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She had big thoughts. Big dreams.
She wanted to be an Olympic track star.
Sheila E., who was born Sheila Escovedo, reveled in sports – running, soccer, anything that kept her moving and competing.
One day, her father, the legendary Mexican-American percussionist Pete Escovedo, asked the teen to fill in for a member of his 18-member band, Azteca, who had fallen ill and could not perform in front of an audience of 3,000 in California.
At one point in the concert, he turned to his daughter and said “Take a solo,” she recalled. She looked at him quizzically. A solo?
Sheila E.’s countless achievements in music and film industries make her a standout entertainer who has lasted the test of time. Like other Latino visionaries, Sheila E. embodies what a crossover star is. Her achievements have opened doors for many aspiring Latinas, artists and actors.
Sure, she had started making music when she was a toddler, banging on pots and pans, and later conga drums, to join in on the jamming that her father and his friends enjoyed at home. She’d gotten skilled, mastering all kinds of drums, including timbales.
But a solo? In front of 3,000 people?
“My father pointed to his heart,” she said. “He was telling me ‘Just play from your heart.’”
So she closed her eyes and played. She lost herself. She let the music take her away, far off to a place that was different from anywhere she’d ever been.
“It was the craziest, most amazing thing,” she said. “It was like an out-of-body experience. I didn’t even know where I was anymore, I was just playing and playing.”
And that is when Sheila E. – the one who became an international percussionist sensation – was born.
“Once I opened my eyes, I thought ‘Wait, I’m playing in front of 3,000 people!’ I started crying, I was shaking. It was so illuminating, it was like heaven, what I thought it might feel like. It’s when I knew that that was what I had to do with my life.”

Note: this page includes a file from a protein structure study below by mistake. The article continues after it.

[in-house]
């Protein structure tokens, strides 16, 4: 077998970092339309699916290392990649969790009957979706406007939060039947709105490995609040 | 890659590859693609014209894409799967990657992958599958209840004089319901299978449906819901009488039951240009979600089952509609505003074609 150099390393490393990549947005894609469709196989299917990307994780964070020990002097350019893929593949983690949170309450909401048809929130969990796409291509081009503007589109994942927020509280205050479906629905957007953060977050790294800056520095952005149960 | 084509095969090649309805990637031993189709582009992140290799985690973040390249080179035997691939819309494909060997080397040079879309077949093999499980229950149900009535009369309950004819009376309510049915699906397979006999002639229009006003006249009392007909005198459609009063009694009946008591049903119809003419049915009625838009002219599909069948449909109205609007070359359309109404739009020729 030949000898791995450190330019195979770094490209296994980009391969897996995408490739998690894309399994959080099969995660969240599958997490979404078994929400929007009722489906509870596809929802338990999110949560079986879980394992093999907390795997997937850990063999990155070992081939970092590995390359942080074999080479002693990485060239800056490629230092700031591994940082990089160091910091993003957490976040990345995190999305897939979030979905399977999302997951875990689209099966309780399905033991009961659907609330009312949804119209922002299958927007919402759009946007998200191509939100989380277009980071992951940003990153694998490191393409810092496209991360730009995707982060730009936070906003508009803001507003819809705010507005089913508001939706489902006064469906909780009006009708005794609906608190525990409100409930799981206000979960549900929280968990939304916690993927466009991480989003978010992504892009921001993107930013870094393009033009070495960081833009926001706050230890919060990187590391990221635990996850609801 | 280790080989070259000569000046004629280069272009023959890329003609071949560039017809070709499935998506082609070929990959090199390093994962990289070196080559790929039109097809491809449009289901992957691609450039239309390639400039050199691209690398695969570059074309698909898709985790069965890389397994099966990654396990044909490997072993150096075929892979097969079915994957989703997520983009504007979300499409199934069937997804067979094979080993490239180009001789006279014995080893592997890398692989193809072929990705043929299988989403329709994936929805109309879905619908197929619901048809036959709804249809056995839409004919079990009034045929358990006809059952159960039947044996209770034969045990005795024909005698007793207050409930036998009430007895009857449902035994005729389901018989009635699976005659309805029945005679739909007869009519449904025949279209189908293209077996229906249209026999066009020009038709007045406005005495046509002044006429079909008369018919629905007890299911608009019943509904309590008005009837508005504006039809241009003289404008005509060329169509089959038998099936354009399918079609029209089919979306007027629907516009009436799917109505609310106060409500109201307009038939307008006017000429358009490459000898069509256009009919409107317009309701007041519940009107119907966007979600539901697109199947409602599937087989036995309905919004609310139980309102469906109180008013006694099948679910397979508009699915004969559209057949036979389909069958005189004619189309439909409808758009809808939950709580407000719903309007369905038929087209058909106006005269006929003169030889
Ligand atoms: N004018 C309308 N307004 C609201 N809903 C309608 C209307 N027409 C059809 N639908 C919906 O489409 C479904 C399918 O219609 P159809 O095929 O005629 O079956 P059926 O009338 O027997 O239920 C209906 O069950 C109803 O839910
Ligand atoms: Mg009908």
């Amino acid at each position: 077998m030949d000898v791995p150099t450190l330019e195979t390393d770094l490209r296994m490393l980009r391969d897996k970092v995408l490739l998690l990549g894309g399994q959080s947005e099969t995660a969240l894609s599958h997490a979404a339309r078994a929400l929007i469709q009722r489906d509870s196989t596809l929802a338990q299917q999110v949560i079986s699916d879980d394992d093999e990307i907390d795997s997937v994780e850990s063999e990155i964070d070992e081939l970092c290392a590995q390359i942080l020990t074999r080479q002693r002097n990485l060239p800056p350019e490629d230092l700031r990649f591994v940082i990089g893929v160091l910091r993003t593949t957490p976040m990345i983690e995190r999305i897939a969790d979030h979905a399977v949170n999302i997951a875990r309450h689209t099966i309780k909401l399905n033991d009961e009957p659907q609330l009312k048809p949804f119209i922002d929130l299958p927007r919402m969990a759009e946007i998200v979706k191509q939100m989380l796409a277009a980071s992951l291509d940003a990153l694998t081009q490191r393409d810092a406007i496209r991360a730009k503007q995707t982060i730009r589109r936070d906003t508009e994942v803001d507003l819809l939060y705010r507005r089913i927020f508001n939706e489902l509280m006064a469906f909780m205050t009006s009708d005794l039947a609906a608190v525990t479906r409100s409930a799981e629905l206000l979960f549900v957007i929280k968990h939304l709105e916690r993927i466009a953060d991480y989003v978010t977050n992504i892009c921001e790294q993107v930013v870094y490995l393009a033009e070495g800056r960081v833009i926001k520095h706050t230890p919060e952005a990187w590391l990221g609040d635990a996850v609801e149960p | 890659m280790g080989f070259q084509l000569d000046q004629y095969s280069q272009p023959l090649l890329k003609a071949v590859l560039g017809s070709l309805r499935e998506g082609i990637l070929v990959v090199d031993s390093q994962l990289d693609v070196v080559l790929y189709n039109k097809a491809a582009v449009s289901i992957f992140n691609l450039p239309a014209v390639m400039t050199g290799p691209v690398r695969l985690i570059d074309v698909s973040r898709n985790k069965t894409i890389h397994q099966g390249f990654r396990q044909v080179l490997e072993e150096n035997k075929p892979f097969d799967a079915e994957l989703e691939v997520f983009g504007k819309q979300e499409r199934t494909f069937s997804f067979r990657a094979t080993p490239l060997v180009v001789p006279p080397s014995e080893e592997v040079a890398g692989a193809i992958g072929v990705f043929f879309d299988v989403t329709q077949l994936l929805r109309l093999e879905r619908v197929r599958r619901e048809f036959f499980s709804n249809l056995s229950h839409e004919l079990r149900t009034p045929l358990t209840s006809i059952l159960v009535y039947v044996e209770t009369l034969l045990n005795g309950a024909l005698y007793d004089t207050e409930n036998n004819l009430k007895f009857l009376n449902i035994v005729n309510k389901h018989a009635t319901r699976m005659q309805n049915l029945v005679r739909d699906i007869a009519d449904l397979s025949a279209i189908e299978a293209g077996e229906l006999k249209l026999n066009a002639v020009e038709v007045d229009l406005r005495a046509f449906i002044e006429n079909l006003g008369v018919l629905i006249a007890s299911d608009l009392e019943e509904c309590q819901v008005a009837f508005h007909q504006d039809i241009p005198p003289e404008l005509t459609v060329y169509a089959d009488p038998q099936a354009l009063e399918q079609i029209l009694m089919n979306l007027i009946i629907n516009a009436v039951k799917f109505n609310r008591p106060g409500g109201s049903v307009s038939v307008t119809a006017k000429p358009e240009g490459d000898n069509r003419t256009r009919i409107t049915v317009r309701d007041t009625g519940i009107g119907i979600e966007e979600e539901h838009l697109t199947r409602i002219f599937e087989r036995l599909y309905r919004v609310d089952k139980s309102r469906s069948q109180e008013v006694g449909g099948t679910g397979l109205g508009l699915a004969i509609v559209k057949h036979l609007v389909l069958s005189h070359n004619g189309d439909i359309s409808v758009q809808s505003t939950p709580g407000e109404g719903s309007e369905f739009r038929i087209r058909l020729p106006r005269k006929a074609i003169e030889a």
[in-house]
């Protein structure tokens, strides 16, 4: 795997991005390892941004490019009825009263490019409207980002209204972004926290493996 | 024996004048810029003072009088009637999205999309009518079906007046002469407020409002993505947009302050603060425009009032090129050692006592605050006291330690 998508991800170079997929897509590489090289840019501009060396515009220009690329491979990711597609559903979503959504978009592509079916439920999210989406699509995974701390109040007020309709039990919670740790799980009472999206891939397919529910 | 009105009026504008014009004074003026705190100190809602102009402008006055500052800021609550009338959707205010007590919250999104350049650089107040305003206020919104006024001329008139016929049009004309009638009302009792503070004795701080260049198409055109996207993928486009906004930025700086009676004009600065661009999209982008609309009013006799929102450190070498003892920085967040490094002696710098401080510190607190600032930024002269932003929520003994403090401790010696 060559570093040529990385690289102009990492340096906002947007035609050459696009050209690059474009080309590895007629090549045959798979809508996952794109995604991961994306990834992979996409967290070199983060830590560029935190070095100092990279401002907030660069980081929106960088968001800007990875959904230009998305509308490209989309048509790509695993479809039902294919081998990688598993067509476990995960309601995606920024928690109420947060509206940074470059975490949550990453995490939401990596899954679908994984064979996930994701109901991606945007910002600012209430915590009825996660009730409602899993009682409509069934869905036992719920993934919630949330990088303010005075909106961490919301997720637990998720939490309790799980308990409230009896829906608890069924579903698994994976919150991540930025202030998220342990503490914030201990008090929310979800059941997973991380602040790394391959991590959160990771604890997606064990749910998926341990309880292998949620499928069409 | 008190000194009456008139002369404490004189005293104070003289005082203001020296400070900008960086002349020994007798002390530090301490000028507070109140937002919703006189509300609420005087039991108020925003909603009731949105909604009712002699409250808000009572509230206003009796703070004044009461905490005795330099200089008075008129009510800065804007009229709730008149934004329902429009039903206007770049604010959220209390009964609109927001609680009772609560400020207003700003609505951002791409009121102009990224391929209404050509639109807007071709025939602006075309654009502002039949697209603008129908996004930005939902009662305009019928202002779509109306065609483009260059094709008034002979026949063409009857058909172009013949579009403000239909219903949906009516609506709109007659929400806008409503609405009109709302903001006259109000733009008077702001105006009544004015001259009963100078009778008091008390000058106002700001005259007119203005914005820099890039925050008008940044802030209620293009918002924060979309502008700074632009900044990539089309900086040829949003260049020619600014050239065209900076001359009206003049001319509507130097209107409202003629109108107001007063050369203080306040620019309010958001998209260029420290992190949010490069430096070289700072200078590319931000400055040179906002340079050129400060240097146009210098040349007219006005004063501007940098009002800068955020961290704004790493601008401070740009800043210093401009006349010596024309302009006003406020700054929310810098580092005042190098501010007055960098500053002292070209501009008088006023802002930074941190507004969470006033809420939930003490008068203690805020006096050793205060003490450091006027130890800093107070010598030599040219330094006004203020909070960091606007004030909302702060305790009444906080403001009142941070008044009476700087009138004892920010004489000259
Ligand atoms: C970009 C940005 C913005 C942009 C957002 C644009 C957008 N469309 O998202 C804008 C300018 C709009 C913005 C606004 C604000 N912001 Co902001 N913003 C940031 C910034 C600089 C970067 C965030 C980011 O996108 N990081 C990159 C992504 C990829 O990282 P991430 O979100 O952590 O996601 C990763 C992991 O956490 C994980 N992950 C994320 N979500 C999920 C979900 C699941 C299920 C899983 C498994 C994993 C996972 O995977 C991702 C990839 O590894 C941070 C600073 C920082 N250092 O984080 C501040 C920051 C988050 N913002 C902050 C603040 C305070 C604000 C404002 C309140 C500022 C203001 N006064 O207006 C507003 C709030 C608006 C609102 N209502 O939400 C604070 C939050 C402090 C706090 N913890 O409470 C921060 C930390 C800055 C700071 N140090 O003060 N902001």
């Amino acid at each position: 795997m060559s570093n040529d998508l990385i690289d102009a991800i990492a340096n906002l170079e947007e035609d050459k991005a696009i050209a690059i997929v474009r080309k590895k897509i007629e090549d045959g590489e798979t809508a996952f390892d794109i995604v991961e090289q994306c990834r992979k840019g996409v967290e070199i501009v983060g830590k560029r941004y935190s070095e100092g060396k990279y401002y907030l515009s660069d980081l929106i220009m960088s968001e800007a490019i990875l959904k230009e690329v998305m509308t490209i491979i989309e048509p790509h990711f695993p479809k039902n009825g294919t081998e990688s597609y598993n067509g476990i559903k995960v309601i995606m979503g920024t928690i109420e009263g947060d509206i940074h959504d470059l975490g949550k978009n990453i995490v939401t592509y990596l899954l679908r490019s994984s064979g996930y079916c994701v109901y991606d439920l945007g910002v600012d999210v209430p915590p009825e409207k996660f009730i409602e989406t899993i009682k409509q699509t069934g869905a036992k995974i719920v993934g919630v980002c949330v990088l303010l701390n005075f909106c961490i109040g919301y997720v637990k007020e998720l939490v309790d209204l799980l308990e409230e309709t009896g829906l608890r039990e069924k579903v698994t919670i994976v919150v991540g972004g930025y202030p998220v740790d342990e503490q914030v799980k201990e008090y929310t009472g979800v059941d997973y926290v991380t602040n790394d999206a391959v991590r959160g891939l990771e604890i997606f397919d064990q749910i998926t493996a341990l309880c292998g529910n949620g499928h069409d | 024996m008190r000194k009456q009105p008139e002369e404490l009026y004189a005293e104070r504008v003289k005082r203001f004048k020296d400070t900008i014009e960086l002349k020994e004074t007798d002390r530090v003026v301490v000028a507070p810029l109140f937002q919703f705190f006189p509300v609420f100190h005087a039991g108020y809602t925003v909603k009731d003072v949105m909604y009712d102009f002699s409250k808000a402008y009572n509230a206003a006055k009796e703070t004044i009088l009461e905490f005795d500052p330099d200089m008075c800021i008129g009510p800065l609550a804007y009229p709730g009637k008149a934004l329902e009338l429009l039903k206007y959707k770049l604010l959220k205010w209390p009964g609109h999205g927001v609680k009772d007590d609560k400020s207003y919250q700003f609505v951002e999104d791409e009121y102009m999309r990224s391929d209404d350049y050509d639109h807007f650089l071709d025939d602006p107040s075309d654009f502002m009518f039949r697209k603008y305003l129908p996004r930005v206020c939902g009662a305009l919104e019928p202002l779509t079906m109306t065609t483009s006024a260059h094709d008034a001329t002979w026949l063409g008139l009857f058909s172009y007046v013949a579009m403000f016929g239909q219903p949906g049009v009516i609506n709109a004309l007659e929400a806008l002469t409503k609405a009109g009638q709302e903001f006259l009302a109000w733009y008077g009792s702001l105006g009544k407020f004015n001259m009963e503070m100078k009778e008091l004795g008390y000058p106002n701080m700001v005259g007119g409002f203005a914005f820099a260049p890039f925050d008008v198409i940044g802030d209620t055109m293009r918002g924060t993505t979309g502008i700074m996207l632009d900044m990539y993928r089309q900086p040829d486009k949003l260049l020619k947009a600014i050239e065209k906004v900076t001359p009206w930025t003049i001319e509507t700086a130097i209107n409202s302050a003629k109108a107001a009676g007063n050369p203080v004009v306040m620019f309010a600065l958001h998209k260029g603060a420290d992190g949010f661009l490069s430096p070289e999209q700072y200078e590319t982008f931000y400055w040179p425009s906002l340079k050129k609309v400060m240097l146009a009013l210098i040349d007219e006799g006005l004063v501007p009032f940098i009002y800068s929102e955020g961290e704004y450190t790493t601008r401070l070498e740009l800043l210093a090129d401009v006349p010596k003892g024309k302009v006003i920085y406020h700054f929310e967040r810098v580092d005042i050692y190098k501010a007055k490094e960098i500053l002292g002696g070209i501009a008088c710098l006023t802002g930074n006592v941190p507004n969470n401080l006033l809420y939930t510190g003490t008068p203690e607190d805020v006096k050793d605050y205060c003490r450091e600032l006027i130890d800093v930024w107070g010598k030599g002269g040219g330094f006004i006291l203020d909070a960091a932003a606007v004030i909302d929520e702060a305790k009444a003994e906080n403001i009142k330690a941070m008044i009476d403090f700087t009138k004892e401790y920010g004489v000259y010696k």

The epiphany proved rewarding. Sheila E. found fame, particularly with her opening for the Purple Rain Tour, where she performed with Prince, with whom she collaborated for two decades.
In April, Sheila E. – who chose the stage name when she went to Warner Bros. because of all the times she saw people trip over her last name when trying to pronounce it – is being honored with a Hispanicize 2014 Latinovator award at the organization’s fifth annual conference in Miami.
“Sheila E.’s countless achievements in music and film industries make her a standout entertainer who has lasted the test of time,” said Manny Ruiz, organizer and creative director of Hispanicize 2014, in an announcement about her award. “Like other Latino visionaries, Sheila E. embodies what a crossover star is. Her achievements have opened doors for many aspiring Latinas, artists and actors.”
Sheila E. said she is genuinely thrilled to be honored at the event.
“I don’t win a lot of awards,” said the woman who many remember in a decadent white fur coat while performing “The Glamorous Life.” “And that’s fine with me. But when I do win an award, any time someone wants to give an award it’s an acknowledgment of the work that you’ve done. It’s always such a blessing to get that recognition, the appreciation.”
Sheila E. is marking her 40th year in the business with a new CD, “Icon,” to be released March 24. Later this year, Simon & Schuster is releasing her autobiography, “The Beat of My Own Drum.”
Sheila E. still performs with her father, who will turn 79.
“I grew up listening to him play,” she said. “Tito Puente, Eddie Palmieri, they’d all come to my house and my father would jam with them. My father still sounds amazing.”
She doesn’t speak Spanish, she said. Her father, who was born in Pittsburg, Calif., spoke a little. Her mother is Creole from New Orleans, she said.
“My home [culturally] was like a big pot of gumbo with hot sauce,” she said.
The neighborhood was mainly African-American, but Latin custom reigned at home through food and music.
Sheila E. said she remains friends with Prince, whom she met at one of her concerts.
A summary of her upcoming book on Simon & Schuster’s website said: “After the show, [Prince] told her that he and his bassist ‘were just fighting about which one of us would be your husband.’”
For more than 10 years, Sheila E. has worked to make sure that kids have access to music and art. Her Elevate Hope Foundation (EHF) funds special programs that use music and the arts to give abused and abandoned children an alternative method of therapy.
“We’re also working on putting music and art back in the schools in California,” she said. “The kids really want it.”